Bærøe’s framework for reasonable clinical judgments with priority-setting consequences consists of six requirements on clinicians and one requirement on the self-regulation of the medical profession, requirements that will now be explained briefly. The starting-point is the recognition that clinicians have dual responsibilities; towards the patient in front of them and towards the entire patient population of the health care system (which shares the same public funding), respectively, coupled with the call to ensure equal treatment across individuals and groups (horizontal equity), as well as justified unequal treatment among individuals and groups (vertical equity). This leads to four different aims of justice that surround clinical decision-making in health:

  1. (a)

    horizontal equity demanding equal treatment of cases considered equal within the clinician’s own patient population

  2. (b)

    vertical equity regarding discrimination between the needs of the clinician’s own patients

  3. (c)

    contributing to vertical equity by unequal treatment of unequal cases within the whole patient population of a healthcare system

  4. (d)

    contributing to horizontal equity by equal treatment of equal cases within the whole patient population of a healthcare system.

Reflection on these four aims of justice led to the framework consisting of seven requirements summarized in Table 1. The framework can appear daunting, but the gist is not that each clinical decision must conform fully to all requirements in order to be legitimate; rather, the requirements together form an ideal to strive towards and are helpful in showing how the legitimacy of decisions might be increased.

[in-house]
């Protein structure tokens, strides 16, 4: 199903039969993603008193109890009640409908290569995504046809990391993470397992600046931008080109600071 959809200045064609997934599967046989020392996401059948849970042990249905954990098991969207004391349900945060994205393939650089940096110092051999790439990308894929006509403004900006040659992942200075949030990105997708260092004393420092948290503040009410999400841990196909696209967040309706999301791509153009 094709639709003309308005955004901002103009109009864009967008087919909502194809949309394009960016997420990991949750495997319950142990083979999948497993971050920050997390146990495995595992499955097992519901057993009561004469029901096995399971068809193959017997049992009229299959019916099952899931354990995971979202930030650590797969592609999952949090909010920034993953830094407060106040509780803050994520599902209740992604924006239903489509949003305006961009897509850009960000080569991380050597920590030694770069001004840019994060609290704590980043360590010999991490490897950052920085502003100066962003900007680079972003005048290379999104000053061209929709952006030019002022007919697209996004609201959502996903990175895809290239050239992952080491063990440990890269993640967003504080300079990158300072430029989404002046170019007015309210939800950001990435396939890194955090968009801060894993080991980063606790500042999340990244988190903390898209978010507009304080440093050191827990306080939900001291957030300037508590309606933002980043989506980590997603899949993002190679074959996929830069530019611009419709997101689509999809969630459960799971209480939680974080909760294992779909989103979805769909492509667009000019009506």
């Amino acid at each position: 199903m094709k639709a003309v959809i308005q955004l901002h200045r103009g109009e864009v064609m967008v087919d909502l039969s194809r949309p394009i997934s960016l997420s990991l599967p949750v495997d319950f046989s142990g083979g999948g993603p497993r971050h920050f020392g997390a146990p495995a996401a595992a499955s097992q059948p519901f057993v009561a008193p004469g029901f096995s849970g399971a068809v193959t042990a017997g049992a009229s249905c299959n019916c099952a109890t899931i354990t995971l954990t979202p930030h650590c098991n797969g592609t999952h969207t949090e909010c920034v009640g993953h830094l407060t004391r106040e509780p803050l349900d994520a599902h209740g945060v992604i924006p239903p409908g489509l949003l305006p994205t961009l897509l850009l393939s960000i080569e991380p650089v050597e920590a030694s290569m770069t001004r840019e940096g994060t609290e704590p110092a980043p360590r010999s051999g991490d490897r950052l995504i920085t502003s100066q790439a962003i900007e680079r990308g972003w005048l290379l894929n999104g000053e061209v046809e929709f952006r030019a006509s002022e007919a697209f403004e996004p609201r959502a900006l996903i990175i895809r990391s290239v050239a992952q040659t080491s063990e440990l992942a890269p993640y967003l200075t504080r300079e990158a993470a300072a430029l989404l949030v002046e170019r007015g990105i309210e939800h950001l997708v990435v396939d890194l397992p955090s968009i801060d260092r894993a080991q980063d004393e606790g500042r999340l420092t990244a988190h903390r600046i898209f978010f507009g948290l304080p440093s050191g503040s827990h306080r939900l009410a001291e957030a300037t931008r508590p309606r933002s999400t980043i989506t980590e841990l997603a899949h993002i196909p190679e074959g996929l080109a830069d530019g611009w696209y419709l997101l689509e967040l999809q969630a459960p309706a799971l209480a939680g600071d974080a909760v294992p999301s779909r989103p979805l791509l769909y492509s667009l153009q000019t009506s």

Table 1 Seven requirements for legitimacy of clinical decisions with priority-setting consequences. From Bærøe [10]

These requirements reflect a conceptualization of ‘legitimacy’ in terms of both procedural and epistemic dimensions. Requirement 7 underscores the procedural aspect of the legitimacy of the judgments made by clinicians in individual cases; if these conditions are in place, these decisions can be approved as legitimate. Requirements 1–6 all work towards epistemological steering of the outcome of the judgement towards reasonableness by specifying what to justify and demands on the justification. Requirement 6 explicitly demands a fair-minded approach for justification. Requirement 3 introduces the formal claim on impartiality, and reflects that recognition of the moral equality of stakeholders should structure the reasoning. Requirements 1–2 and 4–5 all imply formal issues considered relevant to apply when promoting fair-minded judgements about bedside rationing.